Party-list representative Narciso Santiago filled House Bill 4888 aka Menstruation Leave Act of 2008 which provides for a one-day holiday each month for working women going through menstruation. Hailed by feminists, welfare adherents, socialists, and hordes of supportive Filipino women, Santiago proposed a half-day salary for the catamenial holiday and violators are threatened with a fine of P30,000 or a jailtime of 30 to 180 days.
Finding inspiration from similar legislations in Korea, Japan and Indonesia, Rep. Santiago makes many Filipino women happy. After all, a large percentage of them suffer from some form of menstruation-related discomfort, a leading cause of job absenteeism in their ranks.
More than 50% of menstruating women experience pain (dysmenorrhea,) most of which aren’t serious though and are treatable by medications. Others suffer from menstrual irregularities—from lack of monthly shedding to excessive flow or more frequent periods accompanied by non-specific complaints of headaches and emotional tensions.
However, about 10% of these women may experience manifestations that can be debilitating. Aside from pain, they harbor signs and symptoms of varying severity—-mood changes, fatigue, and signs of some underlying conditions such as infections, endometriosis, endometrial hyperplasias, ectopic pregnancy, genital tract malformations, cervical, uterine and ovarian tumors.
Menstruation, the time-honored monthly shedding of the uterine lining (endometrium) is a physiologic process. It occurs once a woman starts menarche at puberty and ends at menopause. A normal part of the female function, menstruation is not a disease. For this reason, medicalization of menstruation and allowing catamenial leaves on the job deserve more thinking and consideration. Menstruation holidays raise the questions of medical necessity and it opens up the possibility of indolence, slowing, and discrimination in the workplace.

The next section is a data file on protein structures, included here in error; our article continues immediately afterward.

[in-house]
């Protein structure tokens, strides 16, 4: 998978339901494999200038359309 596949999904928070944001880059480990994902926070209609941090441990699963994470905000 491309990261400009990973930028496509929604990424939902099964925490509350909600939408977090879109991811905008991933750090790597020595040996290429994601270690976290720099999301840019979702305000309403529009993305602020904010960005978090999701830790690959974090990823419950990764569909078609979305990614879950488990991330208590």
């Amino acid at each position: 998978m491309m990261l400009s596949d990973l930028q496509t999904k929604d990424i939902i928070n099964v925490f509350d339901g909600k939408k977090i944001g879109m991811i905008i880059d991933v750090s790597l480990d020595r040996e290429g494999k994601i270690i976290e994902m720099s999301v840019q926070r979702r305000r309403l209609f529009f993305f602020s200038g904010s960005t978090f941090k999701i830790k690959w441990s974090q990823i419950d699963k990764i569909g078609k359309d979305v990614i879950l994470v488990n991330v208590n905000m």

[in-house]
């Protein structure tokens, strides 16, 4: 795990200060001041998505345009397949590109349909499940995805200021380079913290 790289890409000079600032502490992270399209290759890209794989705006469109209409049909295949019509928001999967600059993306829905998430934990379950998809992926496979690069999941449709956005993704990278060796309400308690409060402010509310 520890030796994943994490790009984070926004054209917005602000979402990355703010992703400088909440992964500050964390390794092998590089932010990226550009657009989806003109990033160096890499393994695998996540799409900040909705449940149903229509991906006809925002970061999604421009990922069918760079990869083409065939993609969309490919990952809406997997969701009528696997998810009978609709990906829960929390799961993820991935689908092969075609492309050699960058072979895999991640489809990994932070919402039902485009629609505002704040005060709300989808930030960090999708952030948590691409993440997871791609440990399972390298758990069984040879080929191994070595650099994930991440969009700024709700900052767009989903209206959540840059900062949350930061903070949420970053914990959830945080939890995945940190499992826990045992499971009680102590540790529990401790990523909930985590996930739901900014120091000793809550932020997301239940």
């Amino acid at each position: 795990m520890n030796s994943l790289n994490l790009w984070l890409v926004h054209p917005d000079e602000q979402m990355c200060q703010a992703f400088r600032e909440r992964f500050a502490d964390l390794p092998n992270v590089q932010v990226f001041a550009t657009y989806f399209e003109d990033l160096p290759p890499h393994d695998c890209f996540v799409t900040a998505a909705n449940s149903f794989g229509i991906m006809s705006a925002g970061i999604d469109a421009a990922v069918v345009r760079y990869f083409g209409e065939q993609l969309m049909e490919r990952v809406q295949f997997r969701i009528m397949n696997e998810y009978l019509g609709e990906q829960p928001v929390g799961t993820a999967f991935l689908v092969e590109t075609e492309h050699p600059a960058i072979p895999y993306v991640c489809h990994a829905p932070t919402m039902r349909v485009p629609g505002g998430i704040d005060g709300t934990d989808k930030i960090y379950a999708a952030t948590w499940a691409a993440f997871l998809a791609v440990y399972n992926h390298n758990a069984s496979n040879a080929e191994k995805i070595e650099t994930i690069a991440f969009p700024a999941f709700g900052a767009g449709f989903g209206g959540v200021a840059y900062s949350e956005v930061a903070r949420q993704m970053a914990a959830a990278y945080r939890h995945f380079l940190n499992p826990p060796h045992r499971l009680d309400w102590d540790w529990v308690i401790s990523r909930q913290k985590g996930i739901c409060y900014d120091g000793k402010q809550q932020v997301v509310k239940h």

The intention of the Menstruation Leave Act of 2008 is good, but this may not be beneficial for the country in the long run. With about 50% of Filipino females in the labor force, the budget to pay for a monthly menstrual holiday is enormous. This lowers work dividends and increases the overhead cost of employers. Paid menstruation leaves make women’s productivity lesser than that of men and these can spawn a backlash in the hiring of females in the workplace. The Menstruation Leave Act can drive small businesses into bankruptcy if employers have no money to pay for them.
In South Korea, after the government left the discretion to compensate menstrual leaves on the employers and companies, the courts have been deluged with protests and lawsuits because many have been refused payments. Labor unions fight with the workers for benefits. And employers start investigating who among those who skip work is truly menstruating and who among them have reached menopause which leaves them ineligible for benefits.
In Japan, the decision to request for menstrual leave is left on the worker. According to Japan’s Labor Act, female workers can request for catamenial leaves when menstruation makes it extremely hard for them to function in their jobs. Doctor’s certification may not be necessary.
Following the belief that the government and businesses must provide for most comforts of its citizens, the paid menstrual leave package in Indonesia boggles the mind of capitalists and socialists alike. With a floundering and corrupt economy, Indonesia has generously added two days’ paid leave for parents who have their children baptized, two days’ leave if their children marry, and another two days’ paid circumcision leave for the parents, not for the son. Aren’t all these labor perks wonderful? They are good if governments and employers can afford the expense. Sometimes, the law and reality don’t easily come together that easy. =0=